Despite the thorough training, despite the literature, despite conversations and articles and my own good sense, I’ll admit–now–that I went into all this expecting a fairytale:
D would arrive to be hosted by us and we would love her instantly. There would be bumps, sure, but they would be soft and brief, like those wide, low speed bumps in some neighborhoods which feel like a pleasant heart flutter as you ease over them.
Yes, I expected pleasant heart flutters… little snatches of unrest tucked into crevices between large, generous pockets of lovely bliss.
… Even I am rolling my eyes at all of this. I pride myself on walking around with eyes wide open. “Listen,” I’ll tell my friends, my voice raised a little, “I know what’s going down here. I am ready. BRING IT.”
But this isn’t another tale of God laughing at my sillies or whatnot. It’s not even an admission that I got it all wrong and was blindsided. Really, hosting D has just been a mottled surprise.
Because I love her, but not like my own children, and I don’t mean that in the less/more kind of way. I mean that I loved her as soon as she giggled at my dorky pantomiming, loved her in the way that you do when you recognize the goodness in a person, their immense worth in God’s eyes. This kid has stressed me out badly enough to drive me up to my room where I eased the door shut ever so slowly, crawled onto my bed, and pulled the pillow down tight around my ears so I could forget for a moment how much of a grown-up I am and how scary this thing that we’re doing has been.
It is scary. Our not-so-pleasant challenges have been the kind that send my heart racing with frustration, my face flushing with anger, my mind reeling and grasping wildly for some scrap of wisdom to guide me.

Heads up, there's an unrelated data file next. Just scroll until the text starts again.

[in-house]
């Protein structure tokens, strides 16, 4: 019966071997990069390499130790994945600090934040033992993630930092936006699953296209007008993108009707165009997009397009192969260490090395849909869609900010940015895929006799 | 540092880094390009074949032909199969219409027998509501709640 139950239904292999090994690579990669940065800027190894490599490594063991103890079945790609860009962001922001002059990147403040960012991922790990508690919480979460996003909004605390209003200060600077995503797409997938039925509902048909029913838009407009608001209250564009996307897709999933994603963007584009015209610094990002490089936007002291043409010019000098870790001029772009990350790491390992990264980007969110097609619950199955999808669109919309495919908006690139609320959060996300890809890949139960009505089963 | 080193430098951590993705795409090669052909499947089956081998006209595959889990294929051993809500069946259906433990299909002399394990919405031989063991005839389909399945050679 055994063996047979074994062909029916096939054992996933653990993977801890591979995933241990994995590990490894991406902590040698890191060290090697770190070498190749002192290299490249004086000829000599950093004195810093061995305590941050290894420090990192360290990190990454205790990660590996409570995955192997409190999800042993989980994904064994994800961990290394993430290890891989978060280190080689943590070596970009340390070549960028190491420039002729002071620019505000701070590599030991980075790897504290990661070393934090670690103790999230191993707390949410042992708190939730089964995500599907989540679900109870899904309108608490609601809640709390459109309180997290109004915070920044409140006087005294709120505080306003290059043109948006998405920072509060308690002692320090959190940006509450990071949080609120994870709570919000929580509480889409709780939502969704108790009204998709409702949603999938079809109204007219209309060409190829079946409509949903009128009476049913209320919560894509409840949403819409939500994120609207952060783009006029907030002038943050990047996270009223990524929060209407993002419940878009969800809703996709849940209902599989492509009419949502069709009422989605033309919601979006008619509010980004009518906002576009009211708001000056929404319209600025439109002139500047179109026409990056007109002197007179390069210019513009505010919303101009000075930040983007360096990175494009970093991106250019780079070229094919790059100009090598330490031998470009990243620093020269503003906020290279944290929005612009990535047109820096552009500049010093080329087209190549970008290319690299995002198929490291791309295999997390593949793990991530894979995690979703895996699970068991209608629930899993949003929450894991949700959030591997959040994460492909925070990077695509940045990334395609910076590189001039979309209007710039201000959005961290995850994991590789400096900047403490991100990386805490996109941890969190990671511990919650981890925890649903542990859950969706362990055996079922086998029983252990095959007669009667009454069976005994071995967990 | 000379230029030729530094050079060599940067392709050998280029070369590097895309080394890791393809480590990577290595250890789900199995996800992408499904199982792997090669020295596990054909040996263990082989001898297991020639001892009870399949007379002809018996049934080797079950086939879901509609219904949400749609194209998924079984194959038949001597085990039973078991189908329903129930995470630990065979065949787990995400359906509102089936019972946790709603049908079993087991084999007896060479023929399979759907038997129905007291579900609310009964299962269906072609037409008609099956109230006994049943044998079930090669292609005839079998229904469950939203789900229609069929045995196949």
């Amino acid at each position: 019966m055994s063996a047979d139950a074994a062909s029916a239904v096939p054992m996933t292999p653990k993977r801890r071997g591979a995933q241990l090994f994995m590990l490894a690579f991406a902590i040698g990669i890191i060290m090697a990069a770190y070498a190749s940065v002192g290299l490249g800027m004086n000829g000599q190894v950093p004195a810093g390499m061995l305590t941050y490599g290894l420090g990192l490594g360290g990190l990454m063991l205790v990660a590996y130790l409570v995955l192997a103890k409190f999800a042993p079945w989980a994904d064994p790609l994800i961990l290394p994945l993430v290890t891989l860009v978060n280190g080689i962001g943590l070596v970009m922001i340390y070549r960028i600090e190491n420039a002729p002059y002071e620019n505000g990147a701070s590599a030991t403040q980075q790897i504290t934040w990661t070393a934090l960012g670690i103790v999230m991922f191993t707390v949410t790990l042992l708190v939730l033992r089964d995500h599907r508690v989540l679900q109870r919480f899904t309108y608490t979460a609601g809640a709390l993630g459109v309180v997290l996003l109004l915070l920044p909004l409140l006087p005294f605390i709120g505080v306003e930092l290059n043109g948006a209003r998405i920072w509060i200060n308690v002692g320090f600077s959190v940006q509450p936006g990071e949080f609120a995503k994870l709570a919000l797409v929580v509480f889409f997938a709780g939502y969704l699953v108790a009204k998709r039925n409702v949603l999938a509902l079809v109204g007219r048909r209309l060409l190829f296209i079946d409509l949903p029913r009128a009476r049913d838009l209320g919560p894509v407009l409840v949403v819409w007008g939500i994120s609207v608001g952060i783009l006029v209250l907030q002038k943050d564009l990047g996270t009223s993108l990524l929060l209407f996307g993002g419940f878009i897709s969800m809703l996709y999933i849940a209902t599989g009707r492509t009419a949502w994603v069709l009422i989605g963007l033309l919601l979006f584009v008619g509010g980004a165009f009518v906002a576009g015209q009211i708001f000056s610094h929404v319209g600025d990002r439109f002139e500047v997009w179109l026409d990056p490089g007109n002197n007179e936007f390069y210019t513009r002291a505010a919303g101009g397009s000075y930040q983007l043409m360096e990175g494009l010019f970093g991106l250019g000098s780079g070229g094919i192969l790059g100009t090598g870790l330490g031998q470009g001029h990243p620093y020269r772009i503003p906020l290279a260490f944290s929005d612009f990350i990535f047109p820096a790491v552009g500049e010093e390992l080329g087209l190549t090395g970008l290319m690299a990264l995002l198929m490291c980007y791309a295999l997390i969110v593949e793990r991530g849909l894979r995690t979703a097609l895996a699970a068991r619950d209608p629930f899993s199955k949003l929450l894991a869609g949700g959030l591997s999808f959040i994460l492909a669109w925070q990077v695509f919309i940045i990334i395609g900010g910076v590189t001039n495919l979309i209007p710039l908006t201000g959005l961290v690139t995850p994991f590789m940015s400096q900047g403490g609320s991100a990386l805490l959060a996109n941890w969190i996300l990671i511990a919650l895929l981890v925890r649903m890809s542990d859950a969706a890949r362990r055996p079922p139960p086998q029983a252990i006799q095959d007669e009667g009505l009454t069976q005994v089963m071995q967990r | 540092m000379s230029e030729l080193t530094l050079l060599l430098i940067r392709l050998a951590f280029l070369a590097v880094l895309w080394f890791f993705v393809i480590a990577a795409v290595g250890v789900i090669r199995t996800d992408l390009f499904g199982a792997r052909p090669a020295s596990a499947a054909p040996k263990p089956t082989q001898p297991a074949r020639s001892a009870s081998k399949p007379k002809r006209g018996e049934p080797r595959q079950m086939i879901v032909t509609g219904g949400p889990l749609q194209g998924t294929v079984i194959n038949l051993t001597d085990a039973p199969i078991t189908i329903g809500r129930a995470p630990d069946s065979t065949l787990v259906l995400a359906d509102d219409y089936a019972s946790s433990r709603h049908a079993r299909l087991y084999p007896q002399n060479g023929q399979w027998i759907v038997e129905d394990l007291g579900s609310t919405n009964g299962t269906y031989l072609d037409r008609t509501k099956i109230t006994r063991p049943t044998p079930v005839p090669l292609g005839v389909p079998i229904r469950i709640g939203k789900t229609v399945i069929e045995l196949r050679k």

My prayers have been wordless. I sit quietly, staring off into the horizon while I idle at an intersection, trusting somehow that as I do, everything burning in my heart is wafting up to Him. He knows. If there’s anything I’ve been sure of during all this, it’s that He knows and cares and responds.
I know this because yesterday, on the heels of a glorious morning, she was hurling her truths at me like fastballs, push-push-pushing with eye rolls and muttering under her breath in her language, the translation coming out garbled but clear nonetheless: “I can take care of myself. I don’t need anyone to protect me. Leave me alone.”
I crouched beside her and asked her why she was treating me this way. She looked at me hard for a long minute, daring me to lob another question at her, and then she turned to look out of her window. Game over. I’d been escorted from the field.
But today she stopped midway through pre-packing her duffel bag with me, pausing as she folded a shirt to look at me once more but this time with vulnerability. She let go of the shirt, extended her arms; tilted to one side, then the other. “Airplane…” she said quietly. I nodded. We went back to packing.
Yes, sweet, fiery girl, I know all about that: Wanting to go but yearning to stay and all the confusion that stings and holds the two together.
I’m sharing all this because I haven’t figured out what God was up to with this experience. I doubt I’ll really understand it all for a long time. I’ll watch, spirit trembling, as she moves forward through the airport security line on Friday. If I know her at all after five weeks, she’ll be joking with her friends, gabbing excitedly. When there’s a lull, that’s when she’ll let herself retreat for a moment… maybe she’ll sneak a look at me.
I have no idea how I’ll feel when that look happens. I have no idea how I’ll feel when she disappears, orange shirt cloaked beneath the bright backpack that mirrors her personality so well. But, feelings in themselves have proven so unreliable lately.
I’ll know as I walk back to my car, holding my keys too tight in my hand, that I love this kid and will think of her every day. I know that just because this was the hardest thing I’ve ever done doesn’t mean we chose wrong. I know that I understand a bit better now what actual love is, because only the truest love–stoked inside me by the One who embodies it, who’s told us that it never fails (IT NEVER FAILS)–only that truest love could have been what laid the pillow aside those half dozen times, carrying me downstairs to the side of a child who refused my requests but snuggled closer nonetheless, her hand falling–totally by chance, of course–into mine.
If you are curious about hosting and the wonderful organization we’ve worked with this summer, you can read more about New Horizons For Children here.